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On this page, you will find the foundation work that we will come back to right throughout this challenge. Learning to notice when an emotion hits you and be able to name it, is the foundation of emotional intelligence.

I wonder how well you understand your own emotional and mental processes and reactions?

Before we can become effective leaders in our family;

  • Making wise decisions
  • Negotiating what we need
  • Reading other people accurately
  • Supporting & encouraging our family to achieve shared and personal goals

First, we must have a sound understanding of ourselves. This starts with learning what the strong emotions that often hijack our better judgement are all about. The movie below is about parenting but could just as easily apply to how we behave with our wives . . .

Self Monitoring / Learning Your Triggers

Self-monitoring means learning to recognize when your “emotional brain” (involving the amygdala and limbic system and the sympathetic nervous system) is triggered.

Some early signs to look for include;

An increase in your rate of talking and breathing and if you are observant you may even notice a change in your pulse.

Other signs include;

Flushing, feeling angry, tearful or agitated and blood rushing into your arms.

More advanced signs may include;

You talking louder or shouting the desire to scratch, strangle or punch someone or run, and other feelings of helplessness, rage or despair.

Positive emotions trigger our limbic system as well – these signs may include;

Excitement, giddiness, wanting to be extravagant with money or tell someone your life story or everything that you know.

Our emotional reactions are universal and also very personal. For instance, it is normal to feel angry when someone disrespects us or puts us down, but how fast we notice this and how we deal with it will depend on our level of emotional intelligence and maturity.

While it is common for people to blame their reactions on the actions of other people, the truth is that you most likely have a set of triggers that is very much all your own.

Saying you will not react in the same way “next time” won’t work. Our limbic system responds with lightning-fast speed and usually engages long before we are even aware of what has happened. For this reason, Kim and I often call our limbic system “The Hare” and our prefrontal cortex, which is our thinking brain, “The Tortoise”, like in the story about the tortoise and the hare. The moral of that story is that to “win the race” the tortoise really needs to learn to be one step ahead of the hare and as that cannot happen with speed – the only way to achieve this is to think things through and planning ahead.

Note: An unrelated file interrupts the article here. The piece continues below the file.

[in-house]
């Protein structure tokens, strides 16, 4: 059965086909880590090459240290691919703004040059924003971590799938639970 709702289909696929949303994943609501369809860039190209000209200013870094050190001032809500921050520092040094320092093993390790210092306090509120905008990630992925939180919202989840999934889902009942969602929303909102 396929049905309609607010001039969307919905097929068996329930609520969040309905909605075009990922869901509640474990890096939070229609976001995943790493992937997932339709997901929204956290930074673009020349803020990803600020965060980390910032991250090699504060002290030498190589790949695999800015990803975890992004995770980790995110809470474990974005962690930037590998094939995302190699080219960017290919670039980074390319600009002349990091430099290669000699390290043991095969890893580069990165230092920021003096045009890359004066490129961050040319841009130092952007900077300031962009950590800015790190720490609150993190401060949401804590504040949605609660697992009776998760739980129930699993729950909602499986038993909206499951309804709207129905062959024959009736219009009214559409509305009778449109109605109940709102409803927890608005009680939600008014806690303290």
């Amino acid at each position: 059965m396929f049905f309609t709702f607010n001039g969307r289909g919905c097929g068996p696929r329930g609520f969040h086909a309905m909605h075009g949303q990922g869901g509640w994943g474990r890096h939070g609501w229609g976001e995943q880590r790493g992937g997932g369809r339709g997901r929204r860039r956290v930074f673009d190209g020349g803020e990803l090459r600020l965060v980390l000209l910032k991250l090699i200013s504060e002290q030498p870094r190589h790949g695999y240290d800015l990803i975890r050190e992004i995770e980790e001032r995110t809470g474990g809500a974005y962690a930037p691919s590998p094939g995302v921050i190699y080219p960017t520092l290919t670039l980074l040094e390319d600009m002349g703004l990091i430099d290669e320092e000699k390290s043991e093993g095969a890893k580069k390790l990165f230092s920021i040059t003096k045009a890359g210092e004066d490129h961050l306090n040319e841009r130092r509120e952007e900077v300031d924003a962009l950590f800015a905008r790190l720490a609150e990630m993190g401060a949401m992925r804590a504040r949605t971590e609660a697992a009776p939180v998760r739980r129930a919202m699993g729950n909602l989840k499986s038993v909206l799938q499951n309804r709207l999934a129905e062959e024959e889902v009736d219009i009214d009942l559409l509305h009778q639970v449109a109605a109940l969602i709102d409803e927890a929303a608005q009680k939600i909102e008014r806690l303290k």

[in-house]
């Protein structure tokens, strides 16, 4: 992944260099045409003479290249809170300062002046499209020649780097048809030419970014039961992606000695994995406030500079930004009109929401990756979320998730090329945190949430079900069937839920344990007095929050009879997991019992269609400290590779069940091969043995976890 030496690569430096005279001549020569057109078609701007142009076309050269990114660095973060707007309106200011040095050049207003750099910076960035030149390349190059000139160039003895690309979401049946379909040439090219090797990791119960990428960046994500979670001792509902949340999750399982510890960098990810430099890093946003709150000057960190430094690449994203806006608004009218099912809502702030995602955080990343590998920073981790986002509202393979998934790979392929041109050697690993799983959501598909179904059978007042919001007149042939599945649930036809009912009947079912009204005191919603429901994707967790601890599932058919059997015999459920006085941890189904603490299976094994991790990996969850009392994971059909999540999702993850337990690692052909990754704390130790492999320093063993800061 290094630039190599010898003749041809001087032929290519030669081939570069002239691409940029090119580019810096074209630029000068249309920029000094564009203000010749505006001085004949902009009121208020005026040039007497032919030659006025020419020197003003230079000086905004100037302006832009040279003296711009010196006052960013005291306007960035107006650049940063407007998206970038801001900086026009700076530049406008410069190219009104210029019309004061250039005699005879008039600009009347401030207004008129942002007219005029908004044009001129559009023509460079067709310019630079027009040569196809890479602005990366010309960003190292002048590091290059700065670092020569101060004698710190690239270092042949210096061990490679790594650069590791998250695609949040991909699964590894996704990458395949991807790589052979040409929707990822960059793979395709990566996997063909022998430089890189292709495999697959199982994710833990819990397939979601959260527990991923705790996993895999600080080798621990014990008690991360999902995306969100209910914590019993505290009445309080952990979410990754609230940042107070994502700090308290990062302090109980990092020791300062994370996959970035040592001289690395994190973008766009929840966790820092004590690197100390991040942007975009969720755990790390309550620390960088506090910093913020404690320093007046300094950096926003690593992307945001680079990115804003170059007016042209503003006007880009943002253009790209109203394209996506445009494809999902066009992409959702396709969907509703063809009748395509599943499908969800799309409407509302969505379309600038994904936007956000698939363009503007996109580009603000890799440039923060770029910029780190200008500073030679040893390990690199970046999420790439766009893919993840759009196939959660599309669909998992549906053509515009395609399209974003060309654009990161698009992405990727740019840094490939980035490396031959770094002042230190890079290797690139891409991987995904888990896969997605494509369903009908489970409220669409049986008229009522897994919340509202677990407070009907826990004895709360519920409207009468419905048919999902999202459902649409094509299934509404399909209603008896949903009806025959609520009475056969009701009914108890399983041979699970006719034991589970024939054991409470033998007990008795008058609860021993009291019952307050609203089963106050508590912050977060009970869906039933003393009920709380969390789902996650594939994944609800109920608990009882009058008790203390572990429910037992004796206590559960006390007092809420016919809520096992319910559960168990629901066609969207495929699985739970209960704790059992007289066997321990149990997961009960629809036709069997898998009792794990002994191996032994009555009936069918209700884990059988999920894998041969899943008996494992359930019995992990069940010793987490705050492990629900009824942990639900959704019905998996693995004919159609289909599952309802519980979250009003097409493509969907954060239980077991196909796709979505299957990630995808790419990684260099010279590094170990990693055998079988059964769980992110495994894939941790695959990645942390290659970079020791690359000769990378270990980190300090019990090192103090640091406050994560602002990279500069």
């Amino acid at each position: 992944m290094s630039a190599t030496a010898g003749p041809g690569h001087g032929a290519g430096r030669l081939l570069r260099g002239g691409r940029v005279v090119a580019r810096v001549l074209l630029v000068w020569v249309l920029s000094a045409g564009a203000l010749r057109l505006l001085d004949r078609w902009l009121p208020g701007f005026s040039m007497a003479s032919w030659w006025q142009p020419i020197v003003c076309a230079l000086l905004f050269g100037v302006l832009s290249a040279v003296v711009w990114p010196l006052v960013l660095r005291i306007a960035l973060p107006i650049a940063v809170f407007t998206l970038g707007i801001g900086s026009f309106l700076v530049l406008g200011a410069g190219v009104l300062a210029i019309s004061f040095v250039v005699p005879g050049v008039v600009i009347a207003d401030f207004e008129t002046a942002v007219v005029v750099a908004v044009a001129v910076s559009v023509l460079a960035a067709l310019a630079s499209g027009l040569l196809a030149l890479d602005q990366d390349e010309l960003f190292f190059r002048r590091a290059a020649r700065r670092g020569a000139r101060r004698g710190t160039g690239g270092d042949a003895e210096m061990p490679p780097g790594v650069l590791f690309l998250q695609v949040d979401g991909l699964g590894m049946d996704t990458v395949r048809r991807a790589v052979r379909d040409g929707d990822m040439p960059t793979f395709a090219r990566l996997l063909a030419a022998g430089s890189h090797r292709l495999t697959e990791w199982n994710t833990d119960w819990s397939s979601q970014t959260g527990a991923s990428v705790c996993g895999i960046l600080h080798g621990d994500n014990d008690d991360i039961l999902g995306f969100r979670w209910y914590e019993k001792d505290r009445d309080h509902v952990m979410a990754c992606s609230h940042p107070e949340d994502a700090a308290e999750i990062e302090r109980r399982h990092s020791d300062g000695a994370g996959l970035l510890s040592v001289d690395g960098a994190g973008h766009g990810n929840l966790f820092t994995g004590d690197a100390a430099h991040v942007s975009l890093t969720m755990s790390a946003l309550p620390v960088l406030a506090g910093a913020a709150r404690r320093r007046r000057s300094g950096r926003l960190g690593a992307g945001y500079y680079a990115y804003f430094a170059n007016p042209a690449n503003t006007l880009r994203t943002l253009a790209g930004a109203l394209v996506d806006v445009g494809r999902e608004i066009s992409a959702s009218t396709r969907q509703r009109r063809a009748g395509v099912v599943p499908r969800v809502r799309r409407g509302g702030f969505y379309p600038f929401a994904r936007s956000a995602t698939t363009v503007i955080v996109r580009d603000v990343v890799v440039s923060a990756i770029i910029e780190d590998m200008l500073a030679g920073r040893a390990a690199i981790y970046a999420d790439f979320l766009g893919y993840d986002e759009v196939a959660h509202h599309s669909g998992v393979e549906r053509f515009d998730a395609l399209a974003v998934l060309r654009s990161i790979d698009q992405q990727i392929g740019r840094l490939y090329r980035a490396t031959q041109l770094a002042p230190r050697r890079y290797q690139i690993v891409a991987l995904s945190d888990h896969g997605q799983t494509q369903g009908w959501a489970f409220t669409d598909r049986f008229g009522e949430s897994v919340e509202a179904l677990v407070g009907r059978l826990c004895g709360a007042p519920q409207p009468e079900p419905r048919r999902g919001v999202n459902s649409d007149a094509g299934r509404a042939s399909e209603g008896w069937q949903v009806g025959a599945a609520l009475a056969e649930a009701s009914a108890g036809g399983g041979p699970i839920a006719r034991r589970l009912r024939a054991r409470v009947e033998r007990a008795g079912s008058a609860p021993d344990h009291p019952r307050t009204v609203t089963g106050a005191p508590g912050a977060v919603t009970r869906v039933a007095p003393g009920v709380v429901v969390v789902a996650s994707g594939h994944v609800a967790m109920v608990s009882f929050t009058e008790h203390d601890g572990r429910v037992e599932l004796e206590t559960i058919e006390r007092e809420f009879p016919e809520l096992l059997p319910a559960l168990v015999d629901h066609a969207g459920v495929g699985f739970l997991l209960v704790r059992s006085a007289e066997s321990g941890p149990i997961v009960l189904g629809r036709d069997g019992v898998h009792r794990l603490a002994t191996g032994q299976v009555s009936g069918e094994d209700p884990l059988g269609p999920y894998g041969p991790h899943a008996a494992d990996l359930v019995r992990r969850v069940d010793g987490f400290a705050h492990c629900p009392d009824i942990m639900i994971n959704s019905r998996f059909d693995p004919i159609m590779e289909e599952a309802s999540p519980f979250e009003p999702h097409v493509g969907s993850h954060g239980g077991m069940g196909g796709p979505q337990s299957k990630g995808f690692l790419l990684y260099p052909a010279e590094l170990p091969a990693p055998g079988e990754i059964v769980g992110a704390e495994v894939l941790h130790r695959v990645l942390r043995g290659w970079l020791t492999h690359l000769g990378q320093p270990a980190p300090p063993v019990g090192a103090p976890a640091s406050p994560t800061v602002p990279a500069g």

Learning our own triggers is the only way to get to know and understand ourselves so we can start to predict what our reaction will be in certain situations in our life. In this way, we can be ready to deal with the trigger in the most intelligent and mature way by planning ahead.

Learning to quickly notice that you have become emotional and put a name to the emotion you are feeling will help put you in the driver’s seat to become more successful in every area of your life.

CEOs sometimes call this “courage training” and it is one of the most powerful and effective programs you can embark on if you really want to see solid and positive results in your life.

So even though this is just the beginning, it is also the most advanced and important work we will do.

Your Emotional Trigger Journal

This exercise provides a crucial foundation for the rest of this challenge, and I will be calling on you to be diligent and persistent with this exercise.

Choose a way of recording brief notes – either on paper or electronically, that you can carry with you at all times for at least the next two weeks – a small booklet and pen or a phone that can take notes would be ideal.

For two weeks or more, be alert to any time you have been “triggered”, e.g. an emotion rising up and/or the signs listed above – changes in your breathing, your temperature (flushing), rate of talking etc. 

As quickly as possible after this happens, take yourself out of the situation and make a very brief note, labeling the emotion you felt and describing what triggered it. Be aware that the trigger may not even be an incident involving another person. It may be a thought, an insight or a memory.

Keep the entries as simple as possible. We are learning about ourselves and not analysing anyone else.

The sooner you notice that you have been triggered – the easier it will be to spot the real reason. This can be deceptive because our emotional brain can be very defensive and doesn’t always want to admit our vulnerabilities. But this exercise is just for you and there is no use lying to yourself!

You need to also be very specific about the emotion. Avoid general labels like, “I felt bad . . . ” or “I felt uncomfortable . . .” They won’t help you learn.

A simple journal entry might sound like the examples below . . .

  • I felt excited when I remembered our plan to ———-.
  • I felt love when ——– smiled at me.
  • I felt joy when we were cruising down the highway together.